Leave it to the Washington Post's Richard Cohen to apparently play both sides of the street. In an article in today's Post, Cohen tackles the Enron collapse, calling it "a (expletive deleted) outrage." This case most definitely is that. Of course, Cohen is a learned man and a highly-paid, highly-talented columnist, so he should have been able to come up with something better than "(expletive deleted)."
It does not matter that Bob Rubin called Treasury about Enron. He is the chairman of Citigroup's executive committee, and Citigroup had lent Enron at least $750 million. Rubin was merely doing his job -- as was the Treasury official who said thanks for calling. It does not matter that various Enron officials called the White House or some Cabinet department and warned that the company was about to tank. This, after all, was going to be the largest bankruptcy in American history and might have what economists call "macro" consequences. The Great Depression, for instance, was very macro.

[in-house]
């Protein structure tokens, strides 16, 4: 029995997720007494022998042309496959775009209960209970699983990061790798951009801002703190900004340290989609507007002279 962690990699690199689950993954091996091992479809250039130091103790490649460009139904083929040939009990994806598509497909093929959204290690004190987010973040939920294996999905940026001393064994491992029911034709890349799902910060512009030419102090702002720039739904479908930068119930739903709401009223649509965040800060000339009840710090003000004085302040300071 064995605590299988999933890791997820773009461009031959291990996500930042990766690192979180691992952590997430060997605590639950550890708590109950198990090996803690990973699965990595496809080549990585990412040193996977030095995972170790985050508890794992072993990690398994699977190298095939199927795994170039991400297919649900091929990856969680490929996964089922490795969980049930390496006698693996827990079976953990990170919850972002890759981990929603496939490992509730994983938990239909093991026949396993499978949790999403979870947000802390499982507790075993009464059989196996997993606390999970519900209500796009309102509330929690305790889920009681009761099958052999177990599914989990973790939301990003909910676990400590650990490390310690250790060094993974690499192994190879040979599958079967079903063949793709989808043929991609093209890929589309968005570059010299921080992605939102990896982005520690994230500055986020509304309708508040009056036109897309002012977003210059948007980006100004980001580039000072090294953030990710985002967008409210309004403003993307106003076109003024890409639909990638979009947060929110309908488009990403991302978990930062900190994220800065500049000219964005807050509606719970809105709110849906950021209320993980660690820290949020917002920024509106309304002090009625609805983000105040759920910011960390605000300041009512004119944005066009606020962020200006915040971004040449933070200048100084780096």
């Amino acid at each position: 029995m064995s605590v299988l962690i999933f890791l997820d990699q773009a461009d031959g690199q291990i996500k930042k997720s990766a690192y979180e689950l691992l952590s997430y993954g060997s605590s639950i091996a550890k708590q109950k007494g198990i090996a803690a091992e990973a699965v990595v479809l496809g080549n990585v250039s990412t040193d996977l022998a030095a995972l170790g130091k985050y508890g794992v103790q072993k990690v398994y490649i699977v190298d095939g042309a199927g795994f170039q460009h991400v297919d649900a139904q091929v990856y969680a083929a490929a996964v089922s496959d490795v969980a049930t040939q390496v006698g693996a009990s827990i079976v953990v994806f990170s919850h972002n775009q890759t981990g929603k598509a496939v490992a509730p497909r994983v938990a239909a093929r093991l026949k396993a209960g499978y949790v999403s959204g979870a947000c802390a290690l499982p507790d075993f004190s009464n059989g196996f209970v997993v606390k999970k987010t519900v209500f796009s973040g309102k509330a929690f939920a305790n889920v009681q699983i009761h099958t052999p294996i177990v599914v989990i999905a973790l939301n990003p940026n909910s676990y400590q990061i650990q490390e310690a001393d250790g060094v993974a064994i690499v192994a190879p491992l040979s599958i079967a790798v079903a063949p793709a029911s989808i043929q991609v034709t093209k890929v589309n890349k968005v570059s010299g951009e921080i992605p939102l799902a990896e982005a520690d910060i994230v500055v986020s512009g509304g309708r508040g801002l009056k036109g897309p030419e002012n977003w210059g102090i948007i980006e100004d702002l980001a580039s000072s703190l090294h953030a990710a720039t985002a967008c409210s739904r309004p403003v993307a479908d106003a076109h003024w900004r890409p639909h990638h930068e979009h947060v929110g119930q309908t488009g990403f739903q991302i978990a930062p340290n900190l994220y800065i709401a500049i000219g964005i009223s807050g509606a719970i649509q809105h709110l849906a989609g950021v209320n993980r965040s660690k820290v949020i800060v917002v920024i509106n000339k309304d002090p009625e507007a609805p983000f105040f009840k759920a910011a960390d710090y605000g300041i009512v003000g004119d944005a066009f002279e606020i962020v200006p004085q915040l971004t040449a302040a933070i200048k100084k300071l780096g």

No, this is not a political scandal.
Actually, Rubin's call to the Treasury Department on behalf of his new employer, Citigroup, asking Treasury to do something to help prop up Enron's bond rating, probably is the most scandalous thing involving the federal government. The claim that Rubin was just doing his job is bogus. I'm sure Citigroup had other highly-paid employees who are not former treasury secretaries who could've made the call. And, being a former treasury secretary, Rubin should've known that making the call was the wrong thing to do.
So, after saying that the Enron collapse isn't a political scandal, what does Cohen try to do? He resorts to the old guilt-by-association argument.
The fact remains that these guys -- these pals of Bush and Cheney and others in the administration -- made money off a shell game.
Yeah...they were also pals of Clinton and Gore. Lay played golf with Clinton, and slept in the Lincoln Bedroom during Clinton's term. Why the throwaway line Mr. Cohen?
But I am here to tell you what you already know in your gut: This is not a political scandal. It is not another Whitewater, where you can't figure out what happened. We all know what happened. A bunch of bastards picked the pockets of their own employees. That's not a scandal. It's a blinkin' outrage.
Well, you've got that much right Mr. Cohen.